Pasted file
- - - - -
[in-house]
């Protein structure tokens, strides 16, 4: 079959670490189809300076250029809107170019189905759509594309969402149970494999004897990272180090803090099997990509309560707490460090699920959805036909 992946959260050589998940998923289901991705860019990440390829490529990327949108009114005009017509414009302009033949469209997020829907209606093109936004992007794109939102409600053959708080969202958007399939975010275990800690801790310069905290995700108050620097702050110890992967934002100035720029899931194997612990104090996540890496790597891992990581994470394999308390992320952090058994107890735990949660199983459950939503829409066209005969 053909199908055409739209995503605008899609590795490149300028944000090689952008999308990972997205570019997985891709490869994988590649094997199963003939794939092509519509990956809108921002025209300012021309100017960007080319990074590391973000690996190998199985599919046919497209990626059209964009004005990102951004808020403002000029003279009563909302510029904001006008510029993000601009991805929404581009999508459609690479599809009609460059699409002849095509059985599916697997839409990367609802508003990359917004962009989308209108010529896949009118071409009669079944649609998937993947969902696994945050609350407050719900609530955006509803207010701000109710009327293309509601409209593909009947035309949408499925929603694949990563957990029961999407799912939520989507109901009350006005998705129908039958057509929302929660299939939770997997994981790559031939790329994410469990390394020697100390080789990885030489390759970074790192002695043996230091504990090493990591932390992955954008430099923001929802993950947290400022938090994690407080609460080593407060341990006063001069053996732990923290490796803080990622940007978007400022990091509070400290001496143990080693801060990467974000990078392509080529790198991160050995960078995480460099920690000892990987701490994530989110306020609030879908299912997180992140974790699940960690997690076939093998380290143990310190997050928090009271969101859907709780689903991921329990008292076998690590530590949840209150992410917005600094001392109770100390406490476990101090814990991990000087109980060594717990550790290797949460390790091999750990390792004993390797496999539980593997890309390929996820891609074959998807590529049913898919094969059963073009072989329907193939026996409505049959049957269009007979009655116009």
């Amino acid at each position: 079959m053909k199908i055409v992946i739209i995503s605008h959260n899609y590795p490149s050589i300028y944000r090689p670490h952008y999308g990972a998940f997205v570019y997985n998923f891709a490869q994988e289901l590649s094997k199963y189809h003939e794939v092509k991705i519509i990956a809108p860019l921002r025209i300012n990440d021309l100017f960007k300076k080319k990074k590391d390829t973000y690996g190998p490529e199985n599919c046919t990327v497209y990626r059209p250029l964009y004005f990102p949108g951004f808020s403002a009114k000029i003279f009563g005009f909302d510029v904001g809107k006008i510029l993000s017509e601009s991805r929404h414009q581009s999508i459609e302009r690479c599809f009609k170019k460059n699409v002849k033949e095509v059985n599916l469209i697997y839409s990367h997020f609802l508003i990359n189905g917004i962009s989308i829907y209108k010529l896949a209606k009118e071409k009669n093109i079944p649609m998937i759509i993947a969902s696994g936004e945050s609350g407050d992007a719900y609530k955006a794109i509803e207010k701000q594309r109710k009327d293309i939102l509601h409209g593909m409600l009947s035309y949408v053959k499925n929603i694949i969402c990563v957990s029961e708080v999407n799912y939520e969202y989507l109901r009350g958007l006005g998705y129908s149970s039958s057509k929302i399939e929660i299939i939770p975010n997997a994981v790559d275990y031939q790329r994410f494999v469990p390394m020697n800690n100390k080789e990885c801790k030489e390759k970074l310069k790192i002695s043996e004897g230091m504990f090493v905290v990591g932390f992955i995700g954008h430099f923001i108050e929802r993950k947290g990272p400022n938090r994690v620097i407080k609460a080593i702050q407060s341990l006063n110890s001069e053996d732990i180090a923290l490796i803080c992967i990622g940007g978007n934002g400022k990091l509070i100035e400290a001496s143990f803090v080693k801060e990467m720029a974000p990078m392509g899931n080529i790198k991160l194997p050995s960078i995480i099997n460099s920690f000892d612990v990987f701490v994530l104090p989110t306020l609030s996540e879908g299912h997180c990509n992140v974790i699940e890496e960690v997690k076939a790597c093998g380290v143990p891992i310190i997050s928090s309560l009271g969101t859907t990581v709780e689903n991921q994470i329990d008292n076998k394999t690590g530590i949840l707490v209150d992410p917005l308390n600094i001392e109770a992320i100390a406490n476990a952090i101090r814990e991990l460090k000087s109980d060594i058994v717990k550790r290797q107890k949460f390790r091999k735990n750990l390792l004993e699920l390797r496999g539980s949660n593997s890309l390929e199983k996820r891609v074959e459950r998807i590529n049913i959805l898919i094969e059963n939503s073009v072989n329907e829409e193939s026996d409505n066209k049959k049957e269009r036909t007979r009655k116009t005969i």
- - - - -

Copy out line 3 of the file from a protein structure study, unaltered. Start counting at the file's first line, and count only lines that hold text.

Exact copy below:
């Amino acid at each position: 079959m053909k199908i055409v992946i739209i995503s605008h959260n899609y590795p490149s050589i300028y944000r090689p670490h952008y999308g990972a998940f997205v570019y997985n998923f891709a490869q994988e289901l590649s094997k199963y189809h003939e794939v092509k991705i519509i990956a809108p860019l921002r025209i300012n990440d021309l100017f960007k300076k080319k990074k590391d390829t973000y690996g190998p490529e199985n599919c046919t990327v497209y990626r059209p250029l964009y004005f990102p949108g951004f808020s403002a009114k000029i003279f009563g005009f909302d510029v904001g809107k006008i510029l993000s017509e601009s991805r929404h414009q581009s999508i459609e302009r690479c599809f009609k170019k460059n699409v002849k033949e095509v059985n599916l469209i697997y839409s990367h997020f609802l508003i990359n189905g917004i962009s989308i829907y209108k010529l896949a209606k009118e071409k009669n093109i079944p649609m998937i759509i993947a969902s696994g936004e945050s609350g407050d992007a719900y609530k955006a794109i509803e207010k701000q594309r109710k009327d293309i939102l509601h409209g593909m409600l009947s035309y949408v053959k499925n929603i694949i969402c990563v957990s029961e708080v999407n799912y939520e969202y989507l109901r009350g958007l006005g998705y129908s149970s039958s057509k929302i399939e929660i299939i939770p975010n997997a994981v790559d275990y031939q790329r994410f494999v469990p390394m020697n800690n100390k080789e990885c801790k030489e390759k970074l310069k790192i002695s043996e004897g230091m504990f090493v905290v990591g932390f992955i995700g954008h430099f923001i108050e929802r993950k947290g990272p400022n938090r994690v620097i407080k609460a080593i702050q407060s341990l006063n110890s001069e053996d732990i180090a923290l490796i803080c992967i990622g940007g978007n934002g400022k990091l509070i100035e400290a001496s143990f803090v080693k801060e990467m720029a974000p990078m392509g899931n080529i790198k991160l194997p050995s960078i995480i099997n460099s920690f000892d612990v990987f701490v994530l104090p989110t306020l609030s996540e879908g299912h997180c990509n992140v974790i699940e890496e960690v997690k076939a790597c093998g380290v143990p891992i310190i997050s928090s309560l009271g969101t859907t990581v709780e689903n991921q994470i329990d008292n076998k394999t690590g530590i949840l707490v209150d992410p917005l308390n600094i001392e109770a992320i100390a406490n476990a952090i101090r814990e991990l460090k000087s109980d060594i058994v717990k550790r290797q107890k949460f390790r091999k735990n750990l390792l004993e699920l390797r496999g539980s949660n593997s890309l390929e199983k996820r891609v074959e459950r998807i590529n049913i959805l898919i094969e059963n939503s073009v072989n329907e829409e193939s026996d409505n066209k049959k049957e269009r036909t007979r009655k116009t005969i």